Byrds: '73 Reunion Album Import
|New from||Used from|
Audio CD, Import, June 30, 1998
Customers who bought this item also bought
What other items do customers buy after viewing this item?
Unavailable in the U.S., the beloved American folk/ pop group's 1973 reunion album. The 11 track collection finds all five original members performing a nice selection of original s & covers, including Neil Young's 'See The Sky About To Rain' & 'Cowgirl In The Sand' and the David Crosby's 'Laughing'. 1990 release. Standard jewel case.
Top customer reviews
But the real problem is the sound quality. There have been at least four reissues of this over the years and the latest one from Rhino sounds no better. They all seem to have been sourced from the same over-used tape. Why can't a proper remastering job be done? And no bonus tracks? I find that hard to believe, what with The Byrds' reputation for not including a lot of their best stuff (usually due to band politics).
Come on, guys - this is as great an album as any of the 60s ones and it deserves being brought back into the canon.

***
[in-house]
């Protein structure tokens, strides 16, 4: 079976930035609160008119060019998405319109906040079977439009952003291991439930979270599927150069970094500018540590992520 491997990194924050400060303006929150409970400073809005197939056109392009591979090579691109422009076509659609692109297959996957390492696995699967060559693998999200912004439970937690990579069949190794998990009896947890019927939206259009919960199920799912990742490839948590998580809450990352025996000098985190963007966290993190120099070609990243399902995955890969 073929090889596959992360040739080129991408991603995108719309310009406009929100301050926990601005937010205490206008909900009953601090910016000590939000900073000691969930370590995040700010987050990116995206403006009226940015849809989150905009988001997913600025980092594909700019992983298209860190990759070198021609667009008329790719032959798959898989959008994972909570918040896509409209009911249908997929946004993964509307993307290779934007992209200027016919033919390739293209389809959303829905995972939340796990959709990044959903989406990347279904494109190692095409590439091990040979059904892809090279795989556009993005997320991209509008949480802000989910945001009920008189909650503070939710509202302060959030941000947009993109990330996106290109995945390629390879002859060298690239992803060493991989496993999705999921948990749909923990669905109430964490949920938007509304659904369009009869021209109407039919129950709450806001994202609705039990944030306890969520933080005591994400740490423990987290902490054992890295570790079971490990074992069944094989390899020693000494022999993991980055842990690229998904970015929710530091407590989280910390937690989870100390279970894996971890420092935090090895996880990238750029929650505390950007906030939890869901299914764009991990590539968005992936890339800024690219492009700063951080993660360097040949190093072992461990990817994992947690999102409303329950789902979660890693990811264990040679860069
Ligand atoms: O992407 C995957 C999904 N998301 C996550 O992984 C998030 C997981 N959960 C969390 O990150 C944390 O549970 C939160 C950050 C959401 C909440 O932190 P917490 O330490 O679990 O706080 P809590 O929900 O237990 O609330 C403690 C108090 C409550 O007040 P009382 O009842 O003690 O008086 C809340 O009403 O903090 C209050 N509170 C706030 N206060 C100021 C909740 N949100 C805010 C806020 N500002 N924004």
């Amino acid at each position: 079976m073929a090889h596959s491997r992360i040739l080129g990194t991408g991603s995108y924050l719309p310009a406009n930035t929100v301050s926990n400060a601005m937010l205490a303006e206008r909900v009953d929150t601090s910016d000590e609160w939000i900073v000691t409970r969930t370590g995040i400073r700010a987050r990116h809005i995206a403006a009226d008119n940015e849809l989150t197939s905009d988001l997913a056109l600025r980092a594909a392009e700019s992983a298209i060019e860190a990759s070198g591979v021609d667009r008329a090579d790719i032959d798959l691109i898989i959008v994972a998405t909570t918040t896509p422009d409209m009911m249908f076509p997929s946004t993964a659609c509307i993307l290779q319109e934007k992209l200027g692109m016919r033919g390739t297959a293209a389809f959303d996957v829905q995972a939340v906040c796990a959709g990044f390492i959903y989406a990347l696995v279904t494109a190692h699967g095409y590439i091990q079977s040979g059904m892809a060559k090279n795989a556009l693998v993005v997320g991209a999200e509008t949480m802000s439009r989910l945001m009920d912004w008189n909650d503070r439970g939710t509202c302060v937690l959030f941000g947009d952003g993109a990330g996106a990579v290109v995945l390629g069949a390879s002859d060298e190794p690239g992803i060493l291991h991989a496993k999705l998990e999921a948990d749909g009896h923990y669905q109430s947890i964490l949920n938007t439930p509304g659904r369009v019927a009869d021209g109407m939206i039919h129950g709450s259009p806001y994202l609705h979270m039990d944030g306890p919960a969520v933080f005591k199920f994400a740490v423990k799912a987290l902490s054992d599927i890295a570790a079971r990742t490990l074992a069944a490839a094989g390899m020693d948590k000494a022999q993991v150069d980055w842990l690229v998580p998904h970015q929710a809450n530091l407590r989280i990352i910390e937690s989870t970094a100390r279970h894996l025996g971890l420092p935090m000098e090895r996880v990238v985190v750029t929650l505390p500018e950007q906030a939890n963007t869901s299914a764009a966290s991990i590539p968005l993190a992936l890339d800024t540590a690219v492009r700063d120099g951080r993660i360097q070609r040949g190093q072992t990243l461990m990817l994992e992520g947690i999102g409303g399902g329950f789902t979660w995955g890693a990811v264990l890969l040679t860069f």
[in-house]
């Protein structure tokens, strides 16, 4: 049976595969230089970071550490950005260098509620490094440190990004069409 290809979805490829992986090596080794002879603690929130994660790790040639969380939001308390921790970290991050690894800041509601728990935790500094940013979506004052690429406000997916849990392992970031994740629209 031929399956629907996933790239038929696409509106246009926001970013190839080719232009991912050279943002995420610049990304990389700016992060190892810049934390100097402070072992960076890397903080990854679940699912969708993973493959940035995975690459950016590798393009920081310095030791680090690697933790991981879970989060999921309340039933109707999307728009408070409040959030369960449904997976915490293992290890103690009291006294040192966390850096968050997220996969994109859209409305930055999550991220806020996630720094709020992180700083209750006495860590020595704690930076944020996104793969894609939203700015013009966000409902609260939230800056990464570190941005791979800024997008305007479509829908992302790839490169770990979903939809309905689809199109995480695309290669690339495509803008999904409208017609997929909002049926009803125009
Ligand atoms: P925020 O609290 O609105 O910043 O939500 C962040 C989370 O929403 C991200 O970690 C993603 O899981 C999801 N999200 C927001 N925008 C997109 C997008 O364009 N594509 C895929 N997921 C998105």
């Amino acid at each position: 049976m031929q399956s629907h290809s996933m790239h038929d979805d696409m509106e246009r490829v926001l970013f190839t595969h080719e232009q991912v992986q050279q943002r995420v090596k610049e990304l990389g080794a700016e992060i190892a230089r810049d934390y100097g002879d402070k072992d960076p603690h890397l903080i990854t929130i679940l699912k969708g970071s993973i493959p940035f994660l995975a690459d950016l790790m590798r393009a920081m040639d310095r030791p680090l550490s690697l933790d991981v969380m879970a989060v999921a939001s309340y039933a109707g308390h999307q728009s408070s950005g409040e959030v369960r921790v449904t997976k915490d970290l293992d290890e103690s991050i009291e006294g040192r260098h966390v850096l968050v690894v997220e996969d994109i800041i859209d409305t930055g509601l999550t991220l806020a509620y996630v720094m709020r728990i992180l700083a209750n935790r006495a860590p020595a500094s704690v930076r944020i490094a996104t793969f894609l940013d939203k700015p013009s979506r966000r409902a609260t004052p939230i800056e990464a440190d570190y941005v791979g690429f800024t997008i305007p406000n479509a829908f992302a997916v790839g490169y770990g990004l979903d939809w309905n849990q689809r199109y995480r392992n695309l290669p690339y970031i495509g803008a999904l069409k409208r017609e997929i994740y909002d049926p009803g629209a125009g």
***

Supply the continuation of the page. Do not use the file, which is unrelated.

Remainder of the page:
half is workmanlike (but still not that bad). I have no idea
why this one is almost uniformly trashed--for one, it stands
above any of the other post-"Notorious" albums for the simple
reason that it reunites the gorgeous harmony vocals of
Clarke, McGuinn and Crosby. Each songwriter manages to
come up with one classic song each--Clarke's "Full Circle" with
its mystical lyric and (naturally) circular chorus, McGuinn's
ethereal "Sweet Mary", the Byrdsian-jangly remake of Crosby's
magnificent "Laughing" and the catchy pop of Hillman's "Things
Will Be Better". There are also two outstanding covers ("For
Free" and "(See The Sky) About To Rain"). The rest of the
tracks sound a little bland and too country-rock for the reunion
of such a pioneering lineup, but are still listenable.
One must also remember that it had been seven years since they
had worked together and needed more time to gel--a second album
together might've been a masterpiece, and taken from that
perspective "Byrds" is a promising start. Sure, the production
could use some of the creative touches of the 66-67 era, and
the performances sometimes veer too close to disparate solo
efforts, but taken individually there are enough good--even
great--songs here to give the album a thumbs up. I also don't
understand where all the criticism of Crosby's "egomaniacal"
involvement comes from--he's only featured on three of the
eleven tracks, and two of those ("For Free" and "Laughing")
are classics (the third, "Long Live The King", sounds like a
CSN outtake--but is this any worse than McGuinn's virtual-solo
outing "Born To Rock'n'Roll"?). Anyways, just get this hard-to-find album and see for yourself.
Most recent customer reviews
For me though this is the Byrds album which most often finds its way onto...Read more